Amnesty International UK
The release of opposition politician Merera Gudina and hundreds of other detainees in Ethiopia today must only be the first step towards freedom for all prisoners of conscience in the country, Amnesty International said today as 528 detainees were set free from several jails.
Netsanet Belay, Amnesty’s Research and Advocacy Director for Africa, said:
“While by all means a welcome step, the release of Merera Gudina today and other detainees must not be the last.
“Hundreds of prisoners of conscience continue to languish in jail, accused or prosecuted for legitimate exercise of their freedom of expression or simply for standing up for human rights.
“The Ethiopian authorities must now immediately and unconditionally release all remaining prisoners of conscience, including those who have already been convicted, as they did nothing wrong and should never have been arrested in the first place. To continue holding them is to perpetuate the gross injustice that they have already bravely endured for too long.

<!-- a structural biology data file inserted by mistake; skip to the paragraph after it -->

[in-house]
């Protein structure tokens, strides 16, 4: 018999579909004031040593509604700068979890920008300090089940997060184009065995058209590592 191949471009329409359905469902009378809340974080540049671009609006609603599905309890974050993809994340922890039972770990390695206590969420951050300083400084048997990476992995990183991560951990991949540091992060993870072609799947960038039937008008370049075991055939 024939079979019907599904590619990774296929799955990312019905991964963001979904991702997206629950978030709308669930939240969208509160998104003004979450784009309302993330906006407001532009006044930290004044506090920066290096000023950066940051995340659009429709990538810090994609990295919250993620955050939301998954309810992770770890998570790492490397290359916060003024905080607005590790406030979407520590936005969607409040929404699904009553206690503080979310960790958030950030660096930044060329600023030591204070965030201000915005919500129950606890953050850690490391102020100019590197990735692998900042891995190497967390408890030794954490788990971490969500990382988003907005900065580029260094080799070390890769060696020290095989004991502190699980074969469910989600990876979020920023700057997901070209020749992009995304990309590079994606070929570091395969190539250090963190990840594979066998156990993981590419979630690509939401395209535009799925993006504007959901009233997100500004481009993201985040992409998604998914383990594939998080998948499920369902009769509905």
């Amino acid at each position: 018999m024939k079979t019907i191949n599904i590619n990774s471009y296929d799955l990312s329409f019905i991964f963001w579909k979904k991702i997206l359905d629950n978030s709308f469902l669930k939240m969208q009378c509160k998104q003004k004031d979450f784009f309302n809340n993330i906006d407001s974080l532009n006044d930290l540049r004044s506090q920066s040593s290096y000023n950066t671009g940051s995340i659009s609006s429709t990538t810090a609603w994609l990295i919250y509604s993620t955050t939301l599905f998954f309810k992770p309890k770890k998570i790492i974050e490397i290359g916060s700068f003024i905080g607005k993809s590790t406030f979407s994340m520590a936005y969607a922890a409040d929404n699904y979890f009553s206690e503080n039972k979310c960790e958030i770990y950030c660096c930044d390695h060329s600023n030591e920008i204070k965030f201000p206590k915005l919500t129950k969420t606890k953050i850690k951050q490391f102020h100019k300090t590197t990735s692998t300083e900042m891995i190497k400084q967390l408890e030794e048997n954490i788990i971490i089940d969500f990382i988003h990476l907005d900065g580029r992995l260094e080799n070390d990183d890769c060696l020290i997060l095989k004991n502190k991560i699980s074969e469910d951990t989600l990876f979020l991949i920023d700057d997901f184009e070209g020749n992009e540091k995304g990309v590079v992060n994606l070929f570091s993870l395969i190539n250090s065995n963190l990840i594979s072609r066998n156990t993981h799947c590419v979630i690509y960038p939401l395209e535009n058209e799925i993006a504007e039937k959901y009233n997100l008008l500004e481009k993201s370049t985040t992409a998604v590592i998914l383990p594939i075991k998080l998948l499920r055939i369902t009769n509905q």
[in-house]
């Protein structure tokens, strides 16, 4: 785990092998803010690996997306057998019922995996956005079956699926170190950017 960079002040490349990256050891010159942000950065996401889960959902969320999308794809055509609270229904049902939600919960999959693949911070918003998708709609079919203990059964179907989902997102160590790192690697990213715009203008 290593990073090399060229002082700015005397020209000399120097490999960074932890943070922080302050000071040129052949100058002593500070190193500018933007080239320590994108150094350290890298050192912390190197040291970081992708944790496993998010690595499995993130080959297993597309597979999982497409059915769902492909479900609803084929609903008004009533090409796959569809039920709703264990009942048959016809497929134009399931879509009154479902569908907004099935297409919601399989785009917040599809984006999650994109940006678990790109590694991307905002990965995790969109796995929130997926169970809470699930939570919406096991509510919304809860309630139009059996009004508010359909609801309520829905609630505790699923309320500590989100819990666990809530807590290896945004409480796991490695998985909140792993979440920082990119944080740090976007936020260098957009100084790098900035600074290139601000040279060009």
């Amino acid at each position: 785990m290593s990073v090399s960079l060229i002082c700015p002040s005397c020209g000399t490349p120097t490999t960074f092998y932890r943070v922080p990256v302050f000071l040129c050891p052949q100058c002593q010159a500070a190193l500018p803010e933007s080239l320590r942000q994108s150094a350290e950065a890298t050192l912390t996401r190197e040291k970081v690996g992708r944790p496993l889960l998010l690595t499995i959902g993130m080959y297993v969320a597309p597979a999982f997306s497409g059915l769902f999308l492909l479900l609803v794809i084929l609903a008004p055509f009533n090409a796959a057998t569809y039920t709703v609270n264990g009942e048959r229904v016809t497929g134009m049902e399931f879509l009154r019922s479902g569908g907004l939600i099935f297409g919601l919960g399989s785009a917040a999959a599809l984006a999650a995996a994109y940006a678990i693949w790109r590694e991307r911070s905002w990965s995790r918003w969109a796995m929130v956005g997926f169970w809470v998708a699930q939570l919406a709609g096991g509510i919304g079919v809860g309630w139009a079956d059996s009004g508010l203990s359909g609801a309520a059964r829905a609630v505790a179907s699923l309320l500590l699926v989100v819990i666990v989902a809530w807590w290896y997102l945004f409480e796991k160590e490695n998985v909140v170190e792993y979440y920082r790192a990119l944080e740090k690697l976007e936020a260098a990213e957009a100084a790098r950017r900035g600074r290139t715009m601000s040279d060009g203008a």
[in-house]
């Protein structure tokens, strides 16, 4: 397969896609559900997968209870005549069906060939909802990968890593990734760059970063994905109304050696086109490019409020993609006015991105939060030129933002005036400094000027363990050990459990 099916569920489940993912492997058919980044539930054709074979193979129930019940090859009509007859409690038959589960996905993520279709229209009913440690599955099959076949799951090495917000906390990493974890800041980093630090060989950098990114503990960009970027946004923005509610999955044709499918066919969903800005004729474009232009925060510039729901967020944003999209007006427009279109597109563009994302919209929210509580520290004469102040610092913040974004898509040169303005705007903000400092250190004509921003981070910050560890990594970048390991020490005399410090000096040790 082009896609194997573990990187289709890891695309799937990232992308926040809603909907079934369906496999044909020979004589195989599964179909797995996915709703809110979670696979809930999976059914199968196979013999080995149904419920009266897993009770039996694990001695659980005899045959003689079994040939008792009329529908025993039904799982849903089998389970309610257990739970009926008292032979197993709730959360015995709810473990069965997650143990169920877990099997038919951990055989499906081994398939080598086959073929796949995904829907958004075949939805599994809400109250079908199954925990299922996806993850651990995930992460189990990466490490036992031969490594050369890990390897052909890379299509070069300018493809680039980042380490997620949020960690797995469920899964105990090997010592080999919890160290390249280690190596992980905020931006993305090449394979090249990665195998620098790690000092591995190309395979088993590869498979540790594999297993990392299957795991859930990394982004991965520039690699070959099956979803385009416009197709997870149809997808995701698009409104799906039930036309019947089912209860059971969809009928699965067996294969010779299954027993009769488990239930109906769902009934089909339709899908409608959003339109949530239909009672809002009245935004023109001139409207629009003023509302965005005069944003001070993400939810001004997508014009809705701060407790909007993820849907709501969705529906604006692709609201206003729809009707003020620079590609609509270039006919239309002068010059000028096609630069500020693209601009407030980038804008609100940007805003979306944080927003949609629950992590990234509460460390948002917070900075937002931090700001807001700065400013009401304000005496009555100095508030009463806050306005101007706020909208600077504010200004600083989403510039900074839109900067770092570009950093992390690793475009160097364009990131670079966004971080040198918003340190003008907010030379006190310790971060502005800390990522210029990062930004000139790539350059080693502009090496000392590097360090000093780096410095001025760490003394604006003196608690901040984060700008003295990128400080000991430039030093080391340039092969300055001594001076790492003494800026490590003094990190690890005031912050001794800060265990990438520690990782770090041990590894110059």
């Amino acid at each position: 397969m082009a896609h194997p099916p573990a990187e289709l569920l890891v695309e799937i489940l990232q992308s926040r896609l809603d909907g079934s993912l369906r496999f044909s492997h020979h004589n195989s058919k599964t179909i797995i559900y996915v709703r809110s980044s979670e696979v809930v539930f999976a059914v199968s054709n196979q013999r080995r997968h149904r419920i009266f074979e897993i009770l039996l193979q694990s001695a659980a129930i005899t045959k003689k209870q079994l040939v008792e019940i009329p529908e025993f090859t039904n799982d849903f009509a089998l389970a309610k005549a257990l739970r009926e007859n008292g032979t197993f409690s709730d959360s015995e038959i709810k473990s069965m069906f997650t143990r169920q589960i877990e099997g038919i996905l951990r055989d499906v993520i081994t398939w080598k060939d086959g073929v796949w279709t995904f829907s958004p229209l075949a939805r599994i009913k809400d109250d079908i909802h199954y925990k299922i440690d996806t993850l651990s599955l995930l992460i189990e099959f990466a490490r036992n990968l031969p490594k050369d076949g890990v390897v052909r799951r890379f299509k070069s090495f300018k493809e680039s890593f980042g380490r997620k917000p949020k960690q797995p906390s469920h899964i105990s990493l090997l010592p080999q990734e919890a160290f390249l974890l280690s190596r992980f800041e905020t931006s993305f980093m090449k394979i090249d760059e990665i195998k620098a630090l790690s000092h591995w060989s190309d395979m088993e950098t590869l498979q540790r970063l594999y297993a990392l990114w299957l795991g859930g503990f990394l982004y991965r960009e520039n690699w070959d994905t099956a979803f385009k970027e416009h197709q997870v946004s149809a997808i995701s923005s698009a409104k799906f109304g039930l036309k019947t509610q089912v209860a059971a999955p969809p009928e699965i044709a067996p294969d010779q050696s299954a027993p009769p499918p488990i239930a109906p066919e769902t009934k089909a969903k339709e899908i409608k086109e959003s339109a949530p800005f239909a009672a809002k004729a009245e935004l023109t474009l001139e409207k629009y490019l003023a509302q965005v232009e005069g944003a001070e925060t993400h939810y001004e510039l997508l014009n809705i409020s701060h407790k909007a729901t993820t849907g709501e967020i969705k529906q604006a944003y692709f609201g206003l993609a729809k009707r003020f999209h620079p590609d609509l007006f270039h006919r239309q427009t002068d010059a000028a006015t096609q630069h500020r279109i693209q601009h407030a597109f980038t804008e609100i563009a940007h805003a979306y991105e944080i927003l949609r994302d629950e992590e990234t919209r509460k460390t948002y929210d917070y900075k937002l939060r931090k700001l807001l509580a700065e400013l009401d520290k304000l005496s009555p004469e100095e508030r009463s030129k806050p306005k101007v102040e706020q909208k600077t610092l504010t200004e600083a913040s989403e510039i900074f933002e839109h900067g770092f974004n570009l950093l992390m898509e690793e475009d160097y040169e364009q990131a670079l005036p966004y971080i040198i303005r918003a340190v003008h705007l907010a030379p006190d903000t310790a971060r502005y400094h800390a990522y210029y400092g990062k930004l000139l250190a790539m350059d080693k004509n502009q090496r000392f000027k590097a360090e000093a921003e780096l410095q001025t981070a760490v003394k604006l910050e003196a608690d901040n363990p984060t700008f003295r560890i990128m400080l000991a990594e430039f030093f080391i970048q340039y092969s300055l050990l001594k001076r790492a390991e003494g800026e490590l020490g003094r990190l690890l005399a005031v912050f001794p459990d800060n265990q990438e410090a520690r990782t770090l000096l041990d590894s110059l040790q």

“The authorities must also take urgent steps to guarantee that these wrongful detentions do not continue to take place, including by repealing or substantially amending all repressive laws under which most of prisoners of conscience are detained, including the draconian Anti-Terrorism Proclamation.”
The releases come after Prime Minister Hailemariam Desalegn announced plans to release opposition political leaders and hundreds of other individuals and close down Maekelawi Prison in the capital Addis Ababa, a notorious detention centre where widespread acts torture were being committed.
Jailed Ethiopian opposition leader Merera Gudina has been freed after more than a year in detention.
(BBC) — Prison authorities told his family that he was released on Wednesday morning and allowed to go back home.
He has been in prison since December 2016 and was facing multiple charges, including association with terrorist groups.
The Ethiopian government announced on Monday that it would drop charges against more than 500 suspects.
Earlier this month, the government said it would pardon and drop the cases against several convicted politicians and those with cases in court, in order to foster national cohesion.
The announcement followed more than two years of anti-government protests that have rocked the country, with demonstrators calling for political and economic reforms and an end to state corruption and human rights abuses.
Ethiopia has always denied that there were any political prisoners in the country, as alleged by human rights and opposition groups.